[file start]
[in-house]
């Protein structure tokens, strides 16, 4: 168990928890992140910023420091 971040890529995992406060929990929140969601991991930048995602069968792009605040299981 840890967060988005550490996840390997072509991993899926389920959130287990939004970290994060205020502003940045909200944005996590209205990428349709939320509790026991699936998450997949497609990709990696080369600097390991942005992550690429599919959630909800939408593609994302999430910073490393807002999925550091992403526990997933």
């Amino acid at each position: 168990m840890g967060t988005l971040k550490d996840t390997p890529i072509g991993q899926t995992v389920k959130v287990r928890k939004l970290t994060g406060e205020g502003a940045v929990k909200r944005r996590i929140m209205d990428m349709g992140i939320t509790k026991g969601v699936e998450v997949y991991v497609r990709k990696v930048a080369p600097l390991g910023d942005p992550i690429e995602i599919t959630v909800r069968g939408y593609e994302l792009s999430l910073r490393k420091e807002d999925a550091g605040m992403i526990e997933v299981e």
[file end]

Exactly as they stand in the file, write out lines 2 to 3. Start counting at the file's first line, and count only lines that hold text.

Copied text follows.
């Protein structure tokens, strides 16, 4: 168990928890992140910023420091 971040890529995992406060929990929140969601991991930048995602069968792009605040299981 840890967060988005550490996840390997072509991993899926389920959130287990939004970290994060205020502003940045909200944005996590209205990428349709939320509790026991699936998450997949497609990709990696080369600097390991942005992550690429599919959630909800939408593609994302999430910073490393807002999925550091992403526990997933």
């Amino acid at each position: 168990m840890g967060t988005l971040k550490d996840t390997p890529i072509g991993q899926t995992v389920k959130v287990r928890k939004l970290t994060g406060e205020g502003a940045v929990k909200r944005r996590i929140m209205d990428m349709g992140i939320t509790k026991g969601v699936e998450v997949y991991v497609r990709k990696v930048a080369p600097l390991g910023d942005p992550i690429e995602i599919t959630v909800r069968g939408y593609e994302l792009s999430l910073r490393k420091e807002d999925a550091g605040m992403i526990e997933v299981e």